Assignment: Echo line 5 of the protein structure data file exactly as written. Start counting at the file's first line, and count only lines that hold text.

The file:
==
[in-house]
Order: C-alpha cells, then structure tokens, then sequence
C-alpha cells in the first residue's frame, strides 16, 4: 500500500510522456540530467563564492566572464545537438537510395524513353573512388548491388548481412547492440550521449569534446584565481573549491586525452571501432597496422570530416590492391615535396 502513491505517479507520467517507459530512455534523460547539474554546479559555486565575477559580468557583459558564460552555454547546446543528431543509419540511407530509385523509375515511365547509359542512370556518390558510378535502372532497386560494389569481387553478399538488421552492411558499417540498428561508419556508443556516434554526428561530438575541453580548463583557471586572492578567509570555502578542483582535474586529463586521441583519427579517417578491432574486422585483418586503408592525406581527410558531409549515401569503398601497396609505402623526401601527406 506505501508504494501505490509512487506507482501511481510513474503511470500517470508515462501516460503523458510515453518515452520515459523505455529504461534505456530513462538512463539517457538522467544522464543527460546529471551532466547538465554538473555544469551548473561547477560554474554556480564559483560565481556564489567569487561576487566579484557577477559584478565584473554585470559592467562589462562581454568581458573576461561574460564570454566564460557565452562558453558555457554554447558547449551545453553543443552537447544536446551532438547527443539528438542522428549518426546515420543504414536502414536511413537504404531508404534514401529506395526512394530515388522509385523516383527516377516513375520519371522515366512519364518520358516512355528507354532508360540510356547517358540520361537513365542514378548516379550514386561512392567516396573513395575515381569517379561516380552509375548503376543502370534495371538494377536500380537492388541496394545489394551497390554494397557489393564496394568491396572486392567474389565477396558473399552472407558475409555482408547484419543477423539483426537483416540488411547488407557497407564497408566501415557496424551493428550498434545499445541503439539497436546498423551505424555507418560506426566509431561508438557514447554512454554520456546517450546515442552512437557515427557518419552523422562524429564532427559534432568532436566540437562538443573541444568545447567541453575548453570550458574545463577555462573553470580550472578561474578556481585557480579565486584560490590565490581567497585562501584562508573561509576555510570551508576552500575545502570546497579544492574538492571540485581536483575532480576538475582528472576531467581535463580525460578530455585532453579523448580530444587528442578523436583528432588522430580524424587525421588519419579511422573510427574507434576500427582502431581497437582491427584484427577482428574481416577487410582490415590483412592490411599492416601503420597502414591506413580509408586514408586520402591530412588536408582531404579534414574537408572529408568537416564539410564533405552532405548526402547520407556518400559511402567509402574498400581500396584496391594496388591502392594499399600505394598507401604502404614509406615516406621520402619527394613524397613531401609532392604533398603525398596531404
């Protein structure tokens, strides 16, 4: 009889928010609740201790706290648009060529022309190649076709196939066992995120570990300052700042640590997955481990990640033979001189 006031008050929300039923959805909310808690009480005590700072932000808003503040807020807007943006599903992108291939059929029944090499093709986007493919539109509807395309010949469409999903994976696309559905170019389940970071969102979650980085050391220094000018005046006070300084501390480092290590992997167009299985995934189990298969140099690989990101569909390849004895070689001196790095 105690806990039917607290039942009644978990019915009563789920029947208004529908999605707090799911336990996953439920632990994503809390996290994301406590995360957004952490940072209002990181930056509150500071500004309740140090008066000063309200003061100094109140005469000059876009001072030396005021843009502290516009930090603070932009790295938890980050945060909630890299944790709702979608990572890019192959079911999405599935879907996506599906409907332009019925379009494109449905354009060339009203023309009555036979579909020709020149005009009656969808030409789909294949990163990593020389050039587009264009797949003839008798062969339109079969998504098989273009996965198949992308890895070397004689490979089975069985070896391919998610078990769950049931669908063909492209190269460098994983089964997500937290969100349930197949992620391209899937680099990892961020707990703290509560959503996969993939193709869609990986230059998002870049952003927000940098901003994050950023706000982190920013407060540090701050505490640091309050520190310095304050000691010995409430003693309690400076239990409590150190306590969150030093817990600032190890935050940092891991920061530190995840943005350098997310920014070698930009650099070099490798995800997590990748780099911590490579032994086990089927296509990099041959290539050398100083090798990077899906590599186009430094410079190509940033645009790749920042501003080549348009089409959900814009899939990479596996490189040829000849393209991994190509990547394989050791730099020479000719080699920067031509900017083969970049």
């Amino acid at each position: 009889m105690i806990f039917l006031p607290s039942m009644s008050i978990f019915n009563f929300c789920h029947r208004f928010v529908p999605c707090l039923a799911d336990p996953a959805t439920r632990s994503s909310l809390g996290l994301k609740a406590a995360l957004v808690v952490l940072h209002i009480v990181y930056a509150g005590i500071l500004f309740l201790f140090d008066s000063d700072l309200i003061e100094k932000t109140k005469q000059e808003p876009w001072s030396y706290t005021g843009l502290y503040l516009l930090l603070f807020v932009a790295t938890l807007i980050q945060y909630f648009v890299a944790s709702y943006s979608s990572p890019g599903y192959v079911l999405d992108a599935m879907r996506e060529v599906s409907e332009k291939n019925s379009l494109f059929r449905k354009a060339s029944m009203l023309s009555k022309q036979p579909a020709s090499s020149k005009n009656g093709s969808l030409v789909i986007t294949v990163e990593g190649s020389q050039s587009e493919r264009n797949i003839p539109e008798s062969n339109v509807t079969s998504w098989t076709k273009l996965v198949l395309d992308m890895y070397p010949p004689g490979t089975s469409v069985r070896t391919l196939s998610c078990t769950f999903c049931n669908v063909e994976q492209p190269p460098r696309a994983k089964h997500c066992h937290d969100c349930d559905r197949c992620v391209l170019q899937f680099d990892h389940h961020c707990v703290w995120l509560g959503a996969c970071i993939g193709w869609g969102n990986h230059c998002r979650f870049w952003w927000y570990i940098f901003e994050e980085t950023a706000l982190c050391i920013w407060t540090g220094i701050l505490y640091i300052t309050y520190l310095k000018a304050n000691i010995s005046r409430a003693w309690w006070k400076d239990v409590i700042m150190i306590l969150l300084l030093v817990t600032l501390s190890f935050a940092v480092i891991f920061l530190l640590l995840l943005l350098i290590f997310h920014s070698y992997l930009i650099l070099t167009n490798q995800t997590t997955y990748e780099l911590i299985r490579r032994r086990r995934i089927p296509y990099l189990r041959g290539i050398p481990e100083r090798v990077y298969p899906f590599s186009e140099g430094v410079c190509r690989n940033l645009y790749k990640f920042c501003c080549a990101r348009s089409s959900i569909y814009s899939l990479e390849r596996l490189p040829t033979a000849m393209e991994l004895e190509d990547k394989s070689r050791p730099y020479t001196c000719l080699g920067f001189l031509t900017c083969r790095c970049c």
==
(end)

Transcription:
């Amino acid at each position: 009889m105690i806990f039917l006031p607290s039942m009644s008050i978990f019915n009563f929300c789920h029947r208004f928010v529908p999605c707090l039923a799911d336990p996953a959805t439920r632990s994503s909310l809390g996290l994301k609740a406590a995360l957004v808690v952490l940072h209002i009480v990181y930056a509150g005590i500071l500004f309740l201790f140090d008066s000063d700072l309200i003061e100094k932000t109140k005469q000059e808003p876009w001072s030396y706290t005021g843009l502290y503040l516009l930090l603070f807020v932009a790295t938890l807007i980050q945060y909630f648009v890299a944790s709702y943006s979608s990572p890019g599903y192959v079911l999405d992108a599935m879907r996506e060529v599906s409907e332009k291939n019925s379009l494109f059929r449905k354009a060339s029944m009203l023309s009555k022309q036979p579909a020709s090499s020149k005009n009656g093709s969808l030409v789909i986007t294949v990163e990593g190649s020389q050039s587009e493919r264009n797949i003839p539109e008798s062969n339109v509807t079969s998504w098989t076709k273009l996965v198949l395309d992308m890895y070397p010949p004689g490979t089975s469409v069985r070896t391919l196939s998610c078990t769950f999903c049931n669908v063909e994976q492209p190269p460098r696309a994983k089964h997500c066992h937290d969100c349930d559905r197949c992620v391209l170019q899937f680099d990892h389940h961020c707990v703290w995120l509560g959503a996969c970071i993939g193709w869609g969102n990986h230059c998002r979650f870049w952003w927000y570990i940098f901003e994050e980085t950023a706000l982190c050391i920013w407060t540090g220094i701050l505490y640091i300052t309050y520190l310095k000018a304050n000691i010995s005046r409430a003693w309690w006070k400076d239990v409590i700042m150190i306590l969150l300084l030093v817990t600032l501390s190890f935050a940092v480092i891991f920061l530190l640590l995840l943005l350098i290590f997310h920014s070698y992997l930009i650099l070099t167009n490798q995800t997590t997955y990748e780099l911590i299985r490579r032994r086990r995934i089927p296509y990099l189990r041959g290539i050398p481990e100083r090798v990077y298969p899906f590599s186009e140099g430094v410079c190509r690989n940033l645009y790749k990640f920042c501003c080549a990101r348009s089409s959900i569909y814009s899939l990479e390849r596996l490189p040829t033979a000849m393209e991994l004895e190509d990547k394989s070689r050791p730099y020479t001196c000719l080699g920067f001189l031509t900017c083969r790095c970049c």